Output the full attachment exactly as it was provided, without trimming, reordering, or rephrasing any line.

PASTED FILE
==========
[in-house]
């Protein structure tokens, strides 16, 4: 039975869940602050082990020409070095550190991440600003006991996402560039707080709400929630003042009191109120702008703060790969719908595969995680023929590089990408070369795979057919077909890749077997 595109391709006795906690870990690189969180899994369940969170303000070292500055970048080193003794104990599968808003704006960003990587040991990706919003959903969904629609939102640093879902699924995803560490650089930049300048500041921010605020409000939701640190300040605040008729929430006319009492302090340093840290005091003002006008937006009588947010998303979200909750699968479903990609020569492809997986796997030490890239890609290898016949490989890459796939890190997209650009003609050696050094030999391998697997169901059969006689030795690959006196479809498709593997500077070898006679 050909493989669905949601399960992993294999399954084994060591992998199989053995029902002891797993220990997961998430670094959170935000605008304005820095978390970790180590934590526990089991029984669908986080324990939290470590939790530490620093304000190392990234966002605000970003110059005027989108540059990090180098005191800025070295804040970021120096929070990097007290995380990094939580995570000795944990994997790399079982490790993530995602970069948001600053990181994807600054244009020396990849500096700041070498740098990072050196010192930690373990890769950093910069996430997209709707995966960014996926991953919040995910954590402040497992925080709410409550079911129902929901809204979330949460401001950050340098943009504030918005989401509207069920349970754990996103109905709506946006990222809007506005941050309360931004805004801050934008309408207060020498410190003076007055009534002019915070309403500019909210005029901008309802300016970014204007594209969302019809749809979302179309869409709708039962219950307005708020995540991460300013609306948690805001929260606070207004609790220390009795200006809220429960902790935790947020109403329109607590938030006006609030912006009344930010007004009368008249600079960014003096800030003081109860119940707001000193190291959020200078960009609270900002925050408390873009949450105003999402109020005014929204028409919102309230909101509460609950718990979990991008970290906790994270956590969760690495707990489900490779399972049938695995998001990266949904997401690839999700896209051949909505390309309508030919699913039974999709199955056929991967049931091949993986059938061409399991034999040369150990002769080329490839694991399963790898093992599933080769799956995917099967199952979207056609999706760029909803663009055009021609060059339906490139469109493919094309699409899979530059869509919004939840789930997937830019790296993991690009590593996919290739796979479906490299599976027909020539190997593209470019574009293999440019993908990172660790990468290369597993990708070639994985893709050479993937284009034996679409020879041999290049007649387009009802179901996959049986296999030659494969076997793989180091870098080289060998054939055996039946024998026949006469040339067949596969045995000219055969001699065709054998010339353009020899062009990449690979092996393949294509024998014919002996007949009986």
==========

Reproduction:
[in-house]
């Protein structure tokens, strides 16, 4: 039975869940602050082990020409070095550190991440600003006991996402560039707080709400929630003042009191109120702008703060790969719908595969995680023929590089990408070369795979057919077909890749077997 595109391709006795906690870990690189969180899994369940969170303000070292500055970048080193003794104990599968808003704006960003990587040991990706919003959903969904629609939102640093879902699924995803560490650089930049300048500041921010605020409000939701640190300040605040008729929430006319009492302090340093840290005091003002006008937006009588947010998303979200909750699968479903990609020569492809997986796997030490890239890609290898016949490989890459796939890190997209650009003609050696050094030999391998697997169901059969006689030795690959006196479809498709593997500077070898006679 050909493989669905949601399960992993294999399954084994060591992998199989053995029902002891797993220990997961998430670094959170935000605008304005820095978390970790180590934590526990089991029984669908986080324990939290470590939790530490620093304000190392990234966002605000970003110059005027989108540059990090180098005191800025070295804040970021120096929070990097007290995380990094939580995570000795944990994997790399079982490790993530995602970069948001600053990181994807600054244009020396990849500096700041070498740098990072050196010192930690373990890769950093910069996430997209709707995966960014996926991953919040995910954590402040497992925080709410409550079911129902929901809204979330949460401001950050340098943009504030918005989401509207069920349970754990996103109905709506946006990222809007506005941050309360931004805004801050934008309408207060020498410190003076007055009534002019915070309403500019909210005029901008309802300016970014204007594209969302019809749809979302179309869409709708039962219950307005708020995540991460300013609306948690805001929260606070207004609790220390009795200006809220429960902790935790947020109403329109607590938030006006609030912006009344930010007004009368008249600079960014003096800030003081109860119940707001000193190291959020200078960009609270900002925050408390873009949450105003999402109020005014929204028409919102309230909101509460609950718990979990991008970290906790994270956590969760690495707990489900490779399972049938695995998001990266949904997401690839999700896209051949909505390309309508030919699913039974999709199955056929991967049931091949993986059938061409399991034999040369150990002769080329490839694991399963790898093992599933080769799956995917099967199952979207056609999706760029909803663009055009021609060059339906490139469109493919094309699409899979530059869509919004939840789930997937830019790296993991690009590593996919290739796979479906490299599976027909020539190997593209470019574009293999440019993908990172660790990468290369597993990708070639994985893709050479993937284009034996679409020879041999290049007649387009009802179901996959049986296999030659494969076997793989180091870098080289060998054939055996039946024998026949006469040339067949596969045995000219055969001699065709054998010339353009020899062009990449690979092996393949294509024998014919002996007949009986």